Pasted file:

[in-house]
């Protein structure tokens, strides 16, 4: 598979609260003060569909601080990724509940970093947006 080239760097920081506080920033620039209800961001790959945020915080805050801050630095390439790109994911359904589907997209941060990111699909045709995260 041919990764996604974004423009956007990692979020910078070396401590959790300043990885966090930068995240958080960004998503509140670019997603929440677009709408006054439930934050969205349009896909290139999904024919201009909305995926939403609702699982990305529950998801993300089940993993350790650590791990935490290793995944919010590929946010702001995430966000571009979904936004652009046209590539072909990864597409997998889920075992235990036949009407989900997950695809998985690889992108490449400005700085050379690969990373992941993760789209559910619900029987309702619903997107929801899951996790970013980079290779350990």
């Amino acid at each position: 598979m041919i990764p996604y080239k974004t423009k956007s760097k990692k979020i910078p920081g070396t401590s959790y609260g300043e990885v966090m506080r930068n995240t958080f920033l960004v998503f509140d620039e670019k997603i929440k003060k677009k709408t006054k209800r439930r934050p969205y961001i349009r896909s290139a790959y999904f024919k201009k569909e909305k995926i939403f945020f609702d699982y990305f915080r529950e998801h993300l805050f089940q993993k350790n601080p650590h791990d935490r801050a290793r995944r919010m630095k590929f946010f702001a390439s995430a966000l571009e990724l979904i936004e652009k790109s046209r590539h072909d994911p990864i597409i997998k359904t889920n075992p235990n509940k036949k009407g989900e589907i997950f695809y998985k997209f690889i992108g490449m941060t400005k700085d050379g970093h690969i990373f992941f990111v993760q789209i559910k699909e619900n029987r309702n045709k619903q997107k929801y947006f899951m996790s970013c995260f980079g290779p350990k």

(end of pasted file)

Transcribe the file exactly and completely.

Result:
[in-house]
């Protein structure tokens, strides 16, 4: 598979609260003060569909601080990724509940970093947006 080239760097920081506080920033620039209800961001790959945020915080805050801050630095390439790109994911359904589907997209941060990111699909045709995260 041919990764996604974004423009956007990692979020910078070396401590959790300043990885966090930068995240958080960004998503509140670019997603929440677009709408006054439930934050969205349009896909290139999904024919201009909305995926939403609702699982990305529950998801993300089940993993350790650590791990935490290793995944919010590929946010702001995430966000571009979904936004652009046209590539072909990864597409997998889920075992235990036949009407989900997950695809998985690889992108490449400005700085050379690969990373992941993760789209559910619900029987309702619903997107929801899951996790970013980079290779350990």
């Amino acid at each position: 598979m041919i990764p996604y080239k974004t423009k956007s760097k990692k979020i910078p920081g070396t401590s959790y609260g300043e990885v966090m506080r930068n995240t958080f920033l960004v998503f509140d620039e670019k997603i929440k003060k677009k709408t006054k209800r439930r934050p969205y961001i349009r896909s290139a790959y999904f024919k201009k569909e909305k995926i939403f945020f609702d699982y990305f915080r529950e998801h993300l805050f089940q993993k350790n601080p650590h791990d935490r801050a290793r995944r919010m630095k590929f946010f702001a390439s995430a966000l571009e990724l979904i936004e652009k790109s046209r590539h072909d994911p990864i597409i997998k359904t889920n075992p235990n509940k036949k009407g989900e589907i997950f695809y998985k997209f690889i992108g490449m941060t400005k700085d050379g970093h690969i990373f992941f990111v993760q789209i559910k699909e619900n029987r309702n045709k619903q997107k929801y947006f899951m996790s970013c995260f980079g290779p350990k």